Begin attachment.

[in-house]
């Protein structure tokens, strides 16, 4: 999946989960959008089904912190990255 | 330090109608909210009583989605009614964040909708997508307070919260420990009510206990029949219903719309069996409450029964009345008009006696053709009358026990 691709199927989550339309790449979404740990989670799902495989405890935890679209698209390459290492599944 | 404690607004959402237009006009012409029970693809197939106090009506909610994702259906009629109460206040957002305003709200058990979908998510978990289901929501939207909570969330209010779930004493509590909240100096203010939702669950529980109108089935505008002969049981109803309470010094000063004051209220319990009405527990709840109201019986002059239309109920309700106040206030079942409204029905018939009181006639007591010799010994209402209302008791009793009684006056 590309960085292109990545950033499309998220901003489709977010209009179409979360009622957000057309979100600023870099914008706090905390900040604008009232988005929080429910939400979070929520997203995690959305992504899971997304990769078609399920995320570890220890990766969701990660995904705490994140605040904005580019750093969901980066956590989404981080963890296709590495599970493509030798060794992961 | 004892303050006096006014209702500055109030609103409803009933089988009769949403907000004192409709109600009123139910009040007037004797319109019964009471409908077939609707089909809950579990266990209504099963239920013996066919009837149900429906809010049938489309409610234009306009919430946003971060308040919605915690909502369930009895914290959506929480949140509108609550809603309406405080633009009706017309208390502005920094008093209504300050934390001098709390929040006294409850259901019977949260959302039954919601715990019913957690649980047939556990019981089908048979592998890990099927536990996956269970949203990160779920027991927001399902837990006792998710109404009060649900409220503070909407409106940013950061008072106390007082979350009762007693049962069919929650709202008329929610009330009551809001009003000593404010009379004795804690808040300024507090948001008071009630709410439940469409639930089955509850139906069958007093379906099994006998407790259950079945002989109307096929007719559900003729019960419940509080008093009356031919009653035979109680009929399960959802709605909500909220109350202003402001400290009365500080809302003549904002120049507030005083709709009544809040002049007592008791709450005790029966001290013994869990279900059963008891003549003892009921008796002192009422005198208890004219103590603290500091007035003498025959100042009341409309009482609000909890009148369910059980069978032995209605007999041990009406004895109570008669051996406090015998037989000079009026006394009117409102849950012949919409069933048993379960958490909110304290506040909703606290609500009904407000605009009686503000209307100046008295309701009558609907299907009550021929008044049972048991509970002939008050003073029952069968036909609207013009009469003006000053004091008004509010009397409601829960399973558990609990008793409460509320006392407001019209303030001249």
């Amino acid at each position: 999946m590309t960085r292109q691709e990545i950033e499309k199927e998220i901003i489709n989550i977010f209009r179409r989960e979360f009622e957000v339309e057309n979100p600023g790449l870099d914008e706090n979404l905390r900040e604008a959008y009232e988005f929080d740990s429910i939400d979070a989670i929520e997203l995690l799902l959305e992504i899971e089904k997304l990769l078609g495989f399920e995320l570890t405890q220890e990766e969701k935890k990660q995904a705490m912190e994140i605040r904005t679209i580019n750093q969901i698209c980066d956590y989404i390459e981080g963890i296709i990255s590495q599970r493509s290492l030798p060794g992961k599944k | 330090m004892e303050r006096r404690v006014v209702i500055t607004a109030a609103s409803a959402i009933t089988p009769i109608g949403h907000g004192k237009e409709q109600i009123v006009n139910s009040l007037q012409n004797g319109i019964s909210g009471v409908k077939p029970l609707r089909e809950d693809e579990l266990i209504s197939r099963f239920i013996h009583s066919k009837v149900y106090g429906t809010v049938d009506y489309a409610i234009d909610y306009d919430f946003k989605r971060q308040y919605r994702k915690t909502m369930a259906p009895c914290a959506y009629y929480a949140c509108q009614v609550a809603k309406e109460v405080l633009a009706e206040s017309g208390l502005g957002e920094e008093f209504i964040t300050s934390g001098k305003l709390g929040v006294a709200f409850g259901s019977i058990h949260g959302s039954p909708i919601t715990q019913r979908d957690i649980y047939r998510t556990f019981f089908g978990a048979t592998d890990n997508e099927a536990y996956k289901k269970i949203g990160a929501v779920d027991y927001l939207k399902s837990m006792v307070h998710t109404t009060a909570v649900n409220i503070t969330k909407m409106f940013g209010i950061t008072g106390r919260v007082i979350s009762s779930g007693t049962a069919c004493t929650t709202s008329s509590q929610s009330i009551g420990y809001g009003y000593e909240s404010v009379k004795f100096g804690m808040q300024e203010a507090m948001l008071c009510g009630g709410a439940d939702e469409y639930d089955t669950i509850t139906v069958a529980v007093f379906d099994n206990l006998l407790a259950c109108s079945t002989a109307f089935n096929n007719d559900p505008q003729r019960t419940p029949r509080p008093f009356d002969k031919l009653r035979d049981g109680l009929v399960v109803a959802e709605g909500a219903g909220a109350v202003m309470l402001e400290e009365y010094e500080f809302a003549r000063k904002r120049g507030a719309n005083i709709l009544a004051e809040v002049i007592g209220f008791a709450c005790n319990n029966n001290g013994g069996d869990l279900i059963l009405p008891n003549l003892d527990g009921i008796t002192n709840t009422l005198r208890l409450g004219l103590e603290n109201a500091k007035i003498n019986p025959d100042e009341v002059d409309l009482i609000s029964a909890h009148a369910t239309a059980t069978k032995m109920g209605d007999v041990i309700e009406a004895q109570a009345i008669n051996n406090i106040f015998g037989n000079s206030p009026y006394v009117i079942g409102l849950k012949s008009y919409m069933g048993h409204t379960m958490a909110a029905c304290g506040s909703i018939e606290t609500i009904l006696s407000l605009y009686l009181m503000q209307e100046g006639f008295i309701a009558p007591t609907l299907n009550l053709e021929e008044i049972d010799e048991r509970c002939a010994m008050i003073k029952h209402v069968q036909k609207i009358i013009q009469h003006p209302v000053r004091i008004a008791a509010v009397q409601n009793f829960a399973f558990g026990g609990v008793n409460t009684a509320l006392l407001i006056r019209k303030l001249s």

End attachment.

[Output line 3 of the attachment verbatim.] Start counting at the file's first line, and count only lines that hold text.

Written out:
């Amino acid at each position: 999946m590309t960085r292109q691709e990545i950033e499309k199927e998220i901003i489709n989550i977010f209009r179409r989960e979360f009622e957000v339309e057309n979100p600023g790449l870099d914008e706090n979404l905390r900040e604008a959008y009232e988005f929080d740990s429910i939400d979070a989670i929520e997203l995690l799902l959305e992504i899971e089904k997304l990769l078609g495989f399920e995320l570890t405890q220890e990766e969701k935890k990660q995904a705490m912190e994140i605040r904005t679209i580019n750093q969901i698209c980066d956590y989404i390459e981080g963890i296709i990255s590495q599970r493509s290492l030798p060794g992961k599944k | 330090m004892e303050r006096r404690v006014v209702i500055t607004a109030a609103s409803a959402i009933t089988p009769i109608g949403h907000g004192k237009e409709q109600i009123v006009n139910s009040l007037q012409n004797g319109i019964s909210g009471v409908k077939p029970l609707r089909e809950d693809e579990l266990i209504s197939r099963f239920i013996h009583s066919k009837v149900y106090g429906t809010v049938d009506y489309a409610i234009d909610y306009d919430f946003k989605r971060q308040y919605r994702k915690t909502m369930a259906p009895c914290a959506y009629y929480a949140c509108q009614v609550a809603k309406e109460v405080l633009a009706e206040s017309g208390l502005g957002e920094e008093f209504i964040t300050s934390g001098k305003l709390g929040v006294a709200f409850g259901s019977i058990h949260g959302s039954p909708i919601t715990q019913r979908d957690i649980y047939r998510t556990f019981f089908g978990a048979t592998d890990n997508e099927a536990y996956k289901k269970i949203g990160a929501v779920d027991y927001l939207k399902s837990m006792v307070h998710t109404t009060a909570v649900n409220i503070t969330k909407m409106f940013g209010i950061t008072g106390r919260v007082i979350s009762s779930g007693t049962a069919c004493t929650t709202s008329s509590q929610s009330i009551g420990y809001g009003y000593e909240s404010v009379k004795f100096g804690m808040q300024e203010a507090m948001l008071c009510g009630g709410a439940d939702e469409y639930d089955t669950i509850t139906v069958a529980v007093f379906d099994n206990l006998l407790a259950c109108s079945t002989a109307f089935n096929n007719d559900p505008q003729r019960t419940p029949r509080p008093f009356d002969k031919l009653r035979d049981g109680l009929v399960v109803a959802e709605g909500a219903g909220a109350v202003m309470l402001e400290e009365y010094e500080f809302a003549r000063k904002r120049g507030a719309n005083i709709l009544a004051e809040v002049i007592g209220f008791a709450c005790n319990n029966n001290g013994g069996d869990l279900i059963l009405p008891n003549l003892d527990g009921i008796t002192n709840t009422l005198r208890l409450g004219l103590e603290n109201a500091k007035i003498n019986p025959d100042e009341v002059d409309l009482i609000s029964a909890h009148a369910t239309a059980t069978k032995m109920g209605d007999v041990i309700e009406a004895q109570a009345i008669n051996n406090i106040f015998g037989n000079s206030p009026y006394v009117i079942g409102l849950k012949s008009y919409m069933g048993h409204t379960m958490a909110a029905c304290g506040s909703i018939e606290t609500i009904l006696s407000l605009y009686l009181m503000q209307e100046g006639f008295i309701a009558p007591t609907l299907n009550l053709e021929e008044i049972d010799e048991r509970c002939a010994m008050i003073k029952h209402v069968q036909k609207i009358i013009q009469h003006p209302v000053r004091i008004a008791a509010v009397q409601n009793f829960a399973f558990g026990g609990v008793n409460t009684a509320l006392l407001i006056r019209k303030l001249s």